Live at The Safari Club: A History of harDCore Punk in the Nation’s Capital 1988-1998 By Shawna Kenney and Rich Dolinger, 123 pgs.

The past few years there have been more than a fair share of books about the music scene in Washington D.C. Live at The Safari Club is a bit different. This coffee table-style book covers the scene at The Safari Club in the late 1980s through the ’90s. The authors, Shawna Kenney and Rich Dolinger, were part of the scene, with Kenney being a primary booker at the venue when she was only eighteen.

The book follows an oral history outline, with individuals sharing their experiences. Some of the names were familiar to me: Alec MacKaye (Ignition, Faith), Tim Owen (Jade Tree Records), Sean Brown (Swiz, Dag Nasty), and Mike McTernan (of Damnation AD, who for some reason friended me on Facebook even though I don’t know him). Others were local scenesters or members of more obscure bands whose names never appeared on my radar, even though I was in the hardcore scene during part of this time (albeit in Indiana). Individuals give accounts of the history of The Safari Club, how shows started there, violence, epic performances, conflicts with the owner, and the venue’s eventual closure.

In addition to the oral history, there are numerous, great, black-and-white photos of the bands that played there: Krakdown, Token Entry, Ignition, and many more. The photos are truly the highlight of the book, as they’re given a large spread and capture the action and power of these shows.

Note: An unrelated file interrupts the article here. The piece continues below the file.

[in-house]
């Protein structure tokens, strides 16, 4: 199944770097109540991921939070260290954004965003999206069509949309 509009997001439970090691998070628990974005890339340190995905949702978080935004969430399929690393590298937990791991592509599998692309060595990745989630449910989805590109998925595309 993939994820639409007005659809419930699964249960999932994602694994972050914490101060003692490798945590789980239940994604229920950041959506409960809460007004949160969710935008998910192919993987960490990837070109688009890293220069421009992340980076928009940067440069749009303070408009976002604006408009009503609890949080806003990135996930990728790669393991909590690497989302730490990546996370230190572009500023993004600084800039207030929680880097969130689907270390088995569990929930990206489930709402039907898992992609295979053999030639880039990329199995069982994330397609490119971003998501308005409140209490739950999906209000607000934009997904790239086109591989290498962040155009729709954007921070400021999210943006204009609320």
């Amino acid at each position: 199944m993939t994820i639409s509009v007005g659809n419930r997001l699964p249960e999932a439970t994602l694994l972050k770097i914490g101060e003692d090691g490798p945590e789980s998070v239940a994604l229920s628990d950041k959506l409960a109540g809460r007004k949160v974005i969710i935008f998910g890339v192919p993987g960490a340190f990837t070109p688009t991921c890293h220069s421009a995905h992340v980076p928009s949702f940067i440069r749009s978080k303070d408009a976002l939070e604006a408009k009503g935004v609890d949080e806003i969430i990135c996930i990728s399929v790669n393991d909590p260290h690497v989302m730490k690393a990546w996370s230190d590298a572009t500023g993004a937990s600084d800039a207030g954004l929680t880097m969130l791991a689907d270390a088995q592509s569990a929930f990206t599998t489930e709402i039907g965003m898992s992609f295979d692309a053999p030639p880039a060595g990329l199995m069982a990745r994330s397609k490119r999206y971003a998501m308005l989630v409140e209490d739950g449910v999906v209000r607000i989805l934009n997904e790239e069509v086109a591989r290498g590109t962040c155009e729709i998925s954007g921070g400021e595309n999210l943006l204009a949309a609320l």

There are problematic areas with Live at The Safari Club, however. The hardcore scene was, in the late ’80s and early ’90s, a predominantly white, male environment (even more than it is today). In almost all the pictures, I was shocked to see virtually no women and only a handful of people of color. I understand the club and scene was what it was. Still, it would’ve been nice to hear about race or gender issues in the scene. How was it to be a woman at a venue that specialized in macho, aggressive music? Additionally, there were blacks and Asians in photos but very little talk about race. What were their experiences like?

Another concern is that while the title of the book states it covers the years 1988-1998, there is very little mentioned about the club after the early ’90s. This was especially disappointing, as I got into hardcore about ’95 and would’ve loved to hear about the bands from that time.

While this is a very well-packaged book with cool photos, it fails to fully capture the history of The Safari Club, a venue that, while very interesting, is just like a lot of others that once existed. Many of us had them in our cities, but I wanted to know what made this one special. The lack of depth keeps Live at The Safari Club from living up to its full potential. –Kurt Morris (Rare Bird Books, 453 South Spring Str., Ste. 302, LA, CA 90013)